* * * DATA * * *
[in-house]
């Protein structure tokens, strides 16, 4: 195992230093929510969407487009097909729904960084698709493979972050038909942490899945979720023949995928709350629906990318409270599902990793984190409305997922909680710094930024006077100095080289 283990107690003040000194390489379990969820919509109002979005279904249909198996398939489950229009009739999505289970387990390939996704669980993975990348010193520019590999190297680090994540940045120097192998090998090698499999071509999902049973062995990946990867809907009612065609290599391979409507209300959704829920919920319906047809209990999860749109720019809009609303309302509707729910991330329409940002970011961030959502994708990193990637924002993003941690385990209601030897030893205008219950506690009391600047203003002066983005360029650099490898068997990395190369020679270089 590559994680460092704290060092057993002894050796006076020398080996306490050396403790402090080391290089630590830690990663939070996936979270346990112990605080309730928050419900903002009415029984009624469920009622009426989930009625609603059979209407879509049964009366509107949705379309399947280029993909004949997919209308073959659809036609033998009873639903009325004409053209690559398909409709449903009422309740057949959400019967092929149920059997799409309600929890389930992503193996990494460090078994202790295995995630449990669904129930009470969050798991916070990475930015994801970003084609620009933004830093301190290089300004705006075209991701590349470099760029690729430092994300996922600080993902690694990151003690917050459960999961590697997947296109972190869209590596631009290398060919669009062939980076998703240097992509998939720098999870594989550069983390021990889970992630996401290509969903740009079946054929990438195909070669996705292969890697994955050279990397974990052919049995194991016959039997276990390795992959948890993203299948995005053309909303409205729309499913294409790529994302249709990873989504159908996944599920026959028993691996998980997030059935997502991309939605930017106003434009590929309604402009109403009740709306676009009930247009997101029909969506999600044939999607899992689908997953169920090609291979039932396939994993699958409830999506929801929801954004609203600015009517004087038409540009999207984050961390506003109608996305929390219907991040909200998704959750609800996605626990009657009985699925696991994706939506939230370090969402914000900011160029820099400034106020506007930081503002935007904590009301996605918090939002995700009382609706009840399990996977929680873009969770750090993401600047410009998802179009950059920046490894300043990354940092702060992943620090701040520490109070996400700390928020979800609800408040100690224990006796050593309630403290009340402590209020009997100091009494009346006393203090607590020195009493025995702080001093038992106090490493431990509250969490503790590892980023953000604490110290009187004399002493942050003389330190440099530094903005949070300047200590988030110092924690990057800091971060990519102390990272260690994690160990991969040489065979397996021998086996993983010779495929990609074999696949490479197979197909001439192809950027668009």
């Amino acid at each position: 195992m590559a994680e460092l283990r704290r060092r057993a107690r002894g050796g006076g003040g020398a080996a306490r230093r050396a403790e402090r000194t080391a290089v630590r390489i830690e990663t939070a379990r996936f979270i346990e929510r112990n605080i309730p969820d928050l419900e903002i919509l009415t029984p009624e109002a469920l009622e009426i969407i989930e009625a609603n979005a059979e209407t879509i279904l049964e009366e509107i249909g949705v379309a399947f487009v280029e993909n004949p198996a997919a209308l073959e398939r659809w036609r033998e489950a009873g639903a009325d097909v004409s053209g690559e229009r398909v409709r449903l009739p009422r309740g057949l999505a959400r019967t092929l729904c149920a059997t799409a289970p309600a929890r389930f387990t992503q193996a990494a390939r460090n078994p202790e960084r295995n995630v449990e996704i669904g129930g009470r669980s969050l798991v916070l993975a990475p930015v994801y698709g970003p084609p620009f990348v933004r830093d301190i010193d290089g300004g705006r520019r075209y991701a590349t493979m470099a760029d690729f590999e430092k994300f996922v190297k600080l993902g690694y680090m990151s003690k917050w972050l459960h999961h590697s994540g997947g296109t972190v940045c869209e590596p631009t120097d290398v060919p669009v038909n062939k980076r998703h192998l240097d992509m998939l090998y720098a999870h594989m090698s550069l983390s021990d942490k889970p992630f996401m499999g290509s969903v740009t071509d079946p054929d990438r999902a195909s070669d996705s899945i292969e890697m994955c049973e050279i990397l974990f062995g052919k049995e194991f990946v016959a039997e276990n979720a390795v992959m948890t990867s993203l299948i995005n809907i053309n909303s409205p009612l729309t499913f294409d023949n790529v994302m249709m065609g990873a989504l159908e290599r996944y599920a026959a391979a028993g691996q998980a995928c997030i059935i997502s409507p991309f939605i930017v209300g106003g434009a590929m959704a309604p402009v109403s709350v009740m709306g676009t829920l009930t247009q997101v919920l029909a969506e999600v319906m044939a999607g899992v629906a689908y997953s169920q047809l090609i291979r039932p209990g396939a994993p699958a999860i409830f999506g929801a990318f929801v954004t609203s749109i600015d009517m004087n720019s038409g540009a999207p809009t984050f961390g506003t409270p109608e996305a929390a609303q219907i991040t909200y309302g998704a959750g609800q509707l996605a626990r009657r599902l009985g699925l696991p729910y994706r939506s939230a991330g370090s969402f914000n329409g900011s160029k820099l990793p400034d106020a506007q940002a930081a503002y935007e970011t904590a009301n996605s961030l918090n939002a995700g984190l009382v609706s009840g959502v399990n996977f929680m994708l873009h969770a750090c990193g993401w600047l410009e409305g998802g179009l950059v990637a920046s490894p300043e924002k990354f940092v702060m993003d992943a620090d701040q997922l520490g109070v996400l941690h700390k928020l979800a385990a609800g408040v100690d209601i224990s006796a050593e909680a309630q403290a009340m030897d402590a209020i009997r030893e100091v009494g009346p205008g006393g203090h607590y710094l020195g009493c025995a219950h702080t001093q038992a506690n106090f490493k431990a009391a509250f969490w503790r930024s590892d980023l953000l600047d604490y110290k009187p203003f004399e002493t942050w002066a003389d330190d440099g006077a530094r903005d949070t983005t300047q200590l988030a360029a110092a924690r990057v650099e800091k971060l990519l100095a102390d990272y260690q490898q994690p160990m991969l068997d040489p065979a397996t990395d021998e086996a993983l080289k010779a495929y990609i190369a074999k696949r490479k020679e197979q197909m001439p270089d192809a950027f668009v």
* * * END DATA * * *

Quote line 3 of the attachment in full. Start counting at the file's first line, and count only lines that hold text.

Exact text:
């Amino acid at each position: 195992m590559a994680e460092l283990r704290r060092r057993a107690r002894g050796g006076g003040g020398a080996a306490r230093r050396a403790e402090r000194t080391a290089v630590r390489i830690e990663t939070a379990r996936f979270i346990e929510r112990n605080i309730p969820d928050l419900e903002i919509l009415t029984p009624e109002a469920l009622e009426i969407i989930e009625a609603n979005a059979e209407t879509i279904l049964e009366e509107i249909g949705v379309a399947f487009v280029e993909n004949p198996a997919a209308l073959e398939r659809w036609r033998e489950a009873g639903a009325d097909v004409s053209g690559e229009r398909v409709r449903l009739p009422r309740g057949l999505a959400r019967t092929l729904c149920a059997t799409a289970p309600a929890r389930f387990t992503q193996a990494a390939r460090n078994p202790e960084r295995n995630v449990e996704i669904g129930g009470r669980s969050l798991v916070l993975a990475p930015v994801y698709g970003p084609p620009f990348v933004r830093d301190i010193d290089g300004g705006r520019r075209y991701a590349t493979m470099a760029d690729f590999e430092k994300f996922v190297k600080l993902g690694y680090m990151s003690k917050w972050l459960h999961h590697s994540g997947g296109t972190v940045c869209e590596p631009t120097d290398v060919p669009v038909n062939k980076r998703h192998l240097d992509m998939l090998y720098a999870h594989m090698s550069l983390s021990d942490k889970p992630f996401m499999g290509s969903v740009t071509d079946p054929d990438r999902a195909s070669d996705s899945i292969e890697m994955c049973e050279i990397l974990f062995g052919k049995e194991f990946v016959a039997e276990n979720a390795v992959m948890t990867s993203l299948i995005n809907i053309n909303s409205p009612l729309t499913f294409d023949n790529v994302m249709m065609g990873a989504l159908e290599r996944y599920a026959a391979a028993g691996q998980a995928c997030i059935i997502s409507p991309f939605i930017v209300g106003g434009a590929m959704a309604p402009v109403s709350v009740m709306g676009t829920l009930t247009q997101v919920l029909a969506e999600v319906m044939a999607g899992v629906a689908y997953s169920q047809l090609i291979r039932p209990g396939a994993p699958a999860i409830f999506g929801a990318f929801v954004t609203s749109i600015d009517m004087n720019s038409g540009a999207p809009t984050f961390g506003t409270p109608e996305a929390a609303q219907i991040t909200y309302g998704a959750g609800q509707l996605a626990r009657r599902l009985g699925l696991p729910y994706r939506s939230a991330g370090s969402f914000n329409g900011s160029k820099l990793p400034d106020a506007q940002a930081a503002y935007e970011t904590a009301n996605s961030l918090n939002a995700g984190l009382v609706s009840g959502v399990n996977f929680m994708l873009h969770a750090c990193g993401w600047l410009e409305g998802g179009l950059v990637a920046s490894p300043e924002k990354f940092v702060m993003d992943a620090d701040q997922l520490g109070v996400l941690h700390k928020l979800a385990a609800g408040v100690d209601i224990s006796a050593e909680a309630q403290a009340m030897d402590a209020i009997r030893e100091v009494g009346p205008g006393g203090h607590y710094l020195g009493c025995a219950h702080t001093q038992a506690n106090f490493k431990a009391a509250f969490w503790r930024s590892d980023l953000l600047d604490y110290k009187p203003f004399e002493t942050w002066a003389d330190d440099g006077a530094r903005d949070t983005t300047q200590l988030a360029a110092a924690r990057v650099e800091k971060l990519l100095a102390d990272y260690q490898q994690p160990m991969l068997d040489p065979a397996t990395d021998e086996a993983l080289k010779a495929y990609i190369a074999k696949r490479k020679e197979q197909m001439p270089d192809a950027f668009v």